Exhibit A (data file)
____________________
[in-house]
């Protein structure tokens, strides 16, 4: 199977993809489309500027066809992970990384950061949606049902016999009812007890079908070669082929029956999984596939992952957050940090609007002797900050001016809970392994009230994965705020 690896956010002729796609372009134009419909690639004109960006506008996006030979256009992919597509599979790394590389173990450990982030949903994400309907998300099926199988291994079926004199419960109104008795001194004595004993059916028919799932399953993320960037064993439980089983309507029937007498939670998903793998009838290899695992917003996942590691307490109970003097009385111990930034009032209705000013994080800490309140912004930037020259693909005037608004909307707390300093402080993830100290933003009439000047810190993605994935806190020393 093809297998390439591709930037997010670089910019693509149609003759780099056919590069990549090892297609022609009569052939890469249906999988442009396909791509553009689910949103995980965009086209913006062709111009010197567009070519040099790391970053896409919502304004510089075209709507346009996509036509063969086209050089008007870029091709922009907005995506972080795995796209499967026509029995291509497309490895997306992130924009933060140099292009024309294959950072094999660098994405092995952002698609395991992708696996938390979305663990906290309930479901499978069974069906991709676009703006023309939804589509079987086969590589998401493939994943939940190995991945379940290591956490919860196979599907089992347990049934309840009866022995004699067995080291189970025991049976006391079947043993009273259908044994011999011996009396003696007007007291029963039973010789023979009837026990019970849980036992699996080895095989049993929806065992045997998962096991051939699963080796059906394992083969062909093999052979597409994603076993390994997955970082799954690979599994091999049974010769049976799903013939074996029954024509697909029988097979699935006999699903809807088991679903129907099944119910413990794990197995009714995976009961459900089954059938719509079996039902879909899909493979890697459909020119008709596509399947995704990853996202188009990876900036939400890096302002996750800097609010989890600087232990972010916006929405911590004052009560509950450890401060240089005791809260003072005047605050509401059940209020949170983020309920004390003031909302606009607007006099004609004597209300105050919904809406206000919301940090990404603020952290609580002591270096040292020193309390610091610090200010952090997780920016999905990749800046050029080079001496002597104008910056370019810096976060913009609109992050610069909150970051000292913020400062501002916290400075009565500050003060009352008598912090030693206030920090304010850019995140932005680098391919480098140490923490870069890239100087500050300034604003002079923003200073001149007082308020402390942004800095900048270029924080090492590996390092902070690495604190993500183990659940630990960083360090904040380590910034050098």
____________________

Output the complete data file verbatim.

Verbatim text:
[in-house]
């Protein structure tokens, strides 16, 4: 199977993809489309500027066809992970990384950061949606049902016999009812007890079908070669082929029956999984596939992952957050940090609007002797900050001016809970392994009230994965705020 690896956010002729796609372009134009419909690639004109960006506008996006030979256009992919597509599979790394590389173990450990982030949903994400309907998300099926199988291994079926004199419960109104008795001194004595004993059916028919799932399953993320960037064993439980089983309507029937007498939670998903793998009838290899695992917003996942590691307490109970003097009385111990930034009032209705000013994080800490309140912004930037020259693909005037608004909307707390300093402080993830100290933003009439000047810190993605994935806190020393 093809297998390439591709930037997010670089910019693509149609003759780099056919590069990549090892297609022609009569052939890469249906999988442009396909791509553009689910949103995980965009086209913006062709111009010197567009070519040099790391970053896409919502304004510089075209709507346009996509036509063969086209050089008007870029091709922009907005995506972080795995796209499967026509029995291509497309490895997306992130924009933060140099292009024309294959950072094999660098994405092995952002698609395991992708696996938390979305663990906290309930479901499978069974069906991709676009703006023309939804589509079987086969590589998401493939994943939940190995991945379940290591956490919860196979599907089992347990049934309840009866022995004699067995080291189970025991049976006391079947043993009273259908044994011999011996009396003696007007007291029963039973010789023979009837026990019970849980036992699996080895095989049993929806065992045997998962096991051939699963080796059906394992083969062909093999052979597409994603076993390994997955970082799954690979599994091999049974010769049976799903013939074996029954024509697909029988097979699935006999699903809807088991679903129907099944119910413990794990197995009714995976009961459900089954059938719509079996039902879909899909493979890697459909020119008709596509399947995704990853996202188009990876900036939400890096302002996750800097609010989890600087232990972010916006929405911590004052009560509950450890401060240089005791809260003072005047605050509401059940209020949170983020309920004390003031909302606009607007006099004609004597209300105050919904809406206000919301940090990404603020952290609580002591270096040292020193309390610091610090200010952090997780920016999905990749800046050029080079001496002597104008910056370019810096976060913009609109992050610069909150970051000292913020400062501002916290400075009565500050003060009352008598912090030693206030920090304010850019995140932005680098391919480098140490923490870069890239100087500050300034604003002079923003200073001149007082308020402390942004800095900048270029924080090492590996390092902070690495604190993500183990659940630990960083360090904040380590910034050098």